New technique to teach the immune system not to attack lifesaving treatments

New technique to teach the immune system not to attack lifesaving treatments
Biophysical characteristics of lipid nanoparticles for immunotherapy. (a) Surface exposure of different PS species on the nanoparticles as detected by PSVue fluorescence signal. Changes in fluorescence intensity I/I0 were monitored as a function of total lipid concentration and fitted in GraphPad Prism using a single site-total binding model with nonlinear least squares fitting. Data are represented as mean ± SD. Two-way ANOVA followed by Tukey’s post-hoc analysis was performed to detect statistical significance, *P < 0.05. (b) Proposed schematic molecular arrangement of Lyso-PS nanoparticles (C) compared to DMPC (A) and PS nanoparticles (B). Mean diameter of Lyso-PS nanoparticles is reduced to reflect the fact that these nanoparticles are significantly smaller than DMPC and PS nanoparticles. (c) Stability and disposition of tolerogenic lipid particles in the GI tract following oral administration detected by near infrared fluorescence imaging. Representative graphs from 3 independent experiments were shown. Credit: DOI: 10.1038/s41598-021-97333-0

Autoimmune conditions like Type 1 diabetes, multiple sclerosis and rheumatoid arthritis arise when an immune system mistakenly attacks its own body's proteins, cells and organs. Not only do these conditions make the body attack itself, they can also destroy the medications intended to treat them.

A reverse vaccination approach my research team and I developed, however, could train the to ignore self-proteins and prevent unwanted immune responses.

Autoimmunity destroys both body and treatment

Lifesaving treatments for are complicated by immune responses that work against them.

For example, people with Pompe disease are unable to produce the enzyme needed to break down complex sugars for energy. The buildup of these sugars in the muscles and other organs impairs their ability to function and could be fatal. Though can help manage this condition, many people develop antibodies that direct their immune system to destroy the treatment.

Once patients develop these unwanted antibodies, it becomes increasingly challenging to treat their conditions because of limited availability of any additional safe and effective therapies.

A reverse vaccination technique

Conventional vaccines usually train the immune system to recognize and attack specific parts of a pathogen that get into the body. Our proposed technique turns this concept on its head and teaches the immune system to do the opposite: to ignore and tolerate foreign proteins introduced to the body.

Autoimmune conditions occur when the immune system mistakenly views a part of its own body as foreign and attacks it.

The vaccine we developed uses one particular lipid molecule, phosphatidylserine. PS is typically located in the inner layer of a cell's surface membrane. When a cell dies via apoptosis, a the body uses to remove damaged , PS becomes exposed to the outside of that cell. Upon exposure, PS sends an "eat me" signal that recruits specialized cells to clear up leftover debris from the now-dead cell.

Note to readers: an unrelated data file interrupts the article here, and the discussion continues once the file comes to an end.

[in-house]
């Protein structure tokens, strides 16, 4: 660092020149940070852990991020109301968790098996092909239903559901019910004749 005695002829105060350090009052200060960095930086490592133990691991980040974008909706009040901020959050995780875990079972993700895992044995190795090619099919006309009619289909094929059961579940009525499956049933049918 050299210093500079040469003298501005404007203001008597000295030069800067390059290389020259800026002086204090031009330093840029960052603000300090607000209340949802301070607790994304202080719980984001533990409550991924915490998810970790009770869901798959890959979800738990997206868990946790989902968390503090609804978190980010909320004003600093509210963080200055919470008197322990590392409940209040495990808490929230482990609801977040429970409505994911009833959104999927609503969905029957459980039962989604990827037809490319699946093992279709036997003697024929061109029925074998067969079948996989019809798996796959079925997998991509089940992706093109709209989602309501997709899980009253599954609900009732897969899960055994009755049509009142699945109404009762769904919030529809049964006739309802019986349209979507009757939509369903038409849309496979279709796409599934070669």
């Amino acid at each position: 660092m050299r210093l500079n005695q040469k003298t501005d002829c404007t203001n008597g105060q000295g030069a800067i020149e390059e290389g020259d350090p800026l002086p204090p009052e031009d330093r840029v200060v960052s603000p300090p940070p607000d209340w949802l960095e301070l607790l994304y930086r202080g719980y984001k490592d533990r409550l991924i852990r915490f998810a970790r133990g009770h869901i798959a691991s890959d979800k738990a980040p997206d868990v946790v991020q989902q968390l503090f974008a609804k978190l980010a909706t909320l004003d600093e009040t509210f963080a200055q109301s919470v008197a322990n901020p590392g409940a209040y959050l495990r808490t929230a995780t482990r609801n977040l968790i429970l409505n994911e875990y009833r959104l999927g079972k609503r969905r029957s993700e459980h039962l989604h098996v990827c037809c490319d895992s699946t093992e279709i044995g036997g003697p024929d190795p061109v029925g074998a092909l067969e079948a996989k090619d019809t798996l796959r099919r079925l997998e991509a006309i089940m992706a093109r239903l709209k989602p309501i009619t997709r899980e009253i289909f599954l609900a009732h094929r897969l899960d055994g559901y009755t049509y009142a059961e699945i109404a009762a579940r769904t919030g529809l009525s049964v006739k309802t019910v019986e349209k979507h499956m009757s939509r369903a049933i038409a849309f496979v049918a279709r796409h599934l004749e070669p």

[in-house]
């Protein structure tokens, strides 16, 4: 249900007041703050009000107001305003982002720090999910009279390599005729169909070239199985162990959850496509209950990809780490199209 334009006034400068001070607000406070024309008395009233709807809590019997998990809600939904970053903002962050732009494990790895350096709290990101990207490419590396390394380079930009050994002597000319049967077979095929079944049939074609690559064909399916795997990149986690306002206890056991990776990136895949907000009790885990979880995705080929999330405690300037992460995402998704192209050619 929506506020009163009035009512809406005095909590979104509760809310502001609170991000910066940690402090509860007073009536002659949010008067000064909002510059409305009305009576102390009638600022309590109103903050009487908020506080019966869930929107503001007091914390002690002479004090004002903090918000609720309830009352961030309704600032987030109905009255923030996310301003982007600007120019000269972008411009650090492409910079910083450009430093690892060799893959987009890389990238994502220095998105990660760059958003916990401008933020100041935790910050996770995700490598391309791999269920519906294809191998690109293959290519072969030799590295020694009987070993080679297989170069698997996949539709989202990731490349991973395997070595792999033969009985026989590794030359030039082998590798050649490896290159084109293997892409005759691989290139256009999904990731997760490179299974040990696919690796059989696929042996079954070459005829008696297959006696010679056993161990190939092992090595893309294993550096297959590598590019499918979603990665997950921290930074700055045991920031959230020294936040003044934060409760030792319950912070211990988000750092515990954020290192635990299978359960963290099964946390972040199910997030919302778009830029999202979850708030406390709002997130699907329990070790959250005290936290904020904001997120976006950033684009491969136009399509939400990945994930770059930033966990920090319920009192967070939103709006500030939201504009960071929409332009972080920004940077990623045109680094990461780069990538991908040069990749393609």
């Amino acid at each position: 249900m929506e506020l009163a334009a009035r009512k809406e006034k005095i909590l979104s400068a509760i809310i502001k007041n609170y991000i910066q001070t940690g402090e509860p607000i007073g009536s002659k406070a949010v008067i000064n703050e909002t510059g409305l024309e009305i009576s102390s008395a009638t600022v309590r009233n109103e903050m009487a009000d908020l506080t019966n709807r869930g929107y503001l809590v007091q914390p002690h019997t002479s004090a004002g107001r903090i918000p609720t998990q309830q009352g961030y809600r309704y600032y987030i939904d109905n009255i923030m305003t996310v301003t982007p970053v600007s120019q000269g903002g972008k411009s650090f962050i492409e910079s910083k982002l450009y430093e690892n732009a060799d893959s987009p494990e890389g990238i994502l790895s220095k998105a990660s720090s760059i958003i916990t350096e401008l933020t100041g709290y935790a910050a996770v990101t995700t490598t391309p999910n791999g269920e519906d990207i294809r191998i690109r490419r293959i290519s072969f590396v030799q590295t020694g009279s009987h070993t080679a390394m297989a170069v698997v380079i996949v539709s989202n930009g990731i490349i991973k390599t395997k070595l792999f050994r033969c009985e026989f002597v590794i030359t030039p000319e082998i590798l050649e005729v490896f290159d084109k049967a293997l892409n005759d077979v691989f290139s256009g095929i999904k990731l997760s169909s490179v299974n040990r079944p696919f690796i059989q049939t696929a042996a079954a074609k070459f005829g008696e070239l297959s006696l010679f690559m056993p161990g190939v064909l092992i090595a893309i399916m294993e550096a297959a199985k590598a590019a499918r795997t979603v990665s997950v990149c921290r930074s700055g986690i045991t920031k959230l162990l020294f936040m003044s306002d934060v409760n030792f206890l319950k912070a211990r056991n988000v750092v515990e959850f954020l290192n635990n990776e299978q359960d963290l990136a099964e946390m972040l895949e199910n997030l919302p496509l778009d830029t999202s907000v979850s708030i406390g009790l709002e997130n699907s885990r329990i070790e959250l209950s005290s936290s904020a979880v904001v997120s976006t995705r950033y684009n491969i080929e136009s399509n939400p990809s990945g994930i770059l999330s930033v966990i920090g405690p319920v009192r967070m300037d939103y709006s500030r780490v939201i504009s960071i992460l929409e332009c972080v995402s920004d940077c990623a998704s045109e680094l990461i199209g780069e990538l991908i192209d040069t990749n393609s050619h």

Our team had previously found that high levels of PS outside the cell also actively teach the immune system to ignore the exposed debris. So we wondered if PS could be used to help the immune system learn not to attack specific proteins.

We tested our concept on mice with hemophilia A. People with this genetic condition are unable to make the blood-clotting protein factor VIII. Although typical treatment involves administering factor VIII directly to patients to prevent uncontrollable bleeding, about a third develop an immune response against this protein after repeated exposure.

When we reverse-vaccinated the mice with factor VIII paired with an optimized form of PS, however, 75% of the mice did not develop an unwanted when they were later reexposed to factor VIII over the course of four weeks. This meant that the immune system was able to learn that factor VIII was not harmful and remembered to tolerate it.

Next steps

Autoimmune conditions adversely affect the lives of millions of people in the U.S. and cost the health care system billions of dollars annually.

Our reverse vaccination technique could offer a potential way to prevent unwanted immune responses that make treatments ineffective or unusable. Translating the findings of our lab-based study in mice to human clinical trials is the next step. We're also interested in using our reverse vaccination approach to treat other and conditions that have limited options.


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New treatment uses reverse vaccination to teach immune system not to attack life-saving drugs

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This article is republished from The Conversation under a Creative Commons license. Read the original article.The Conversation

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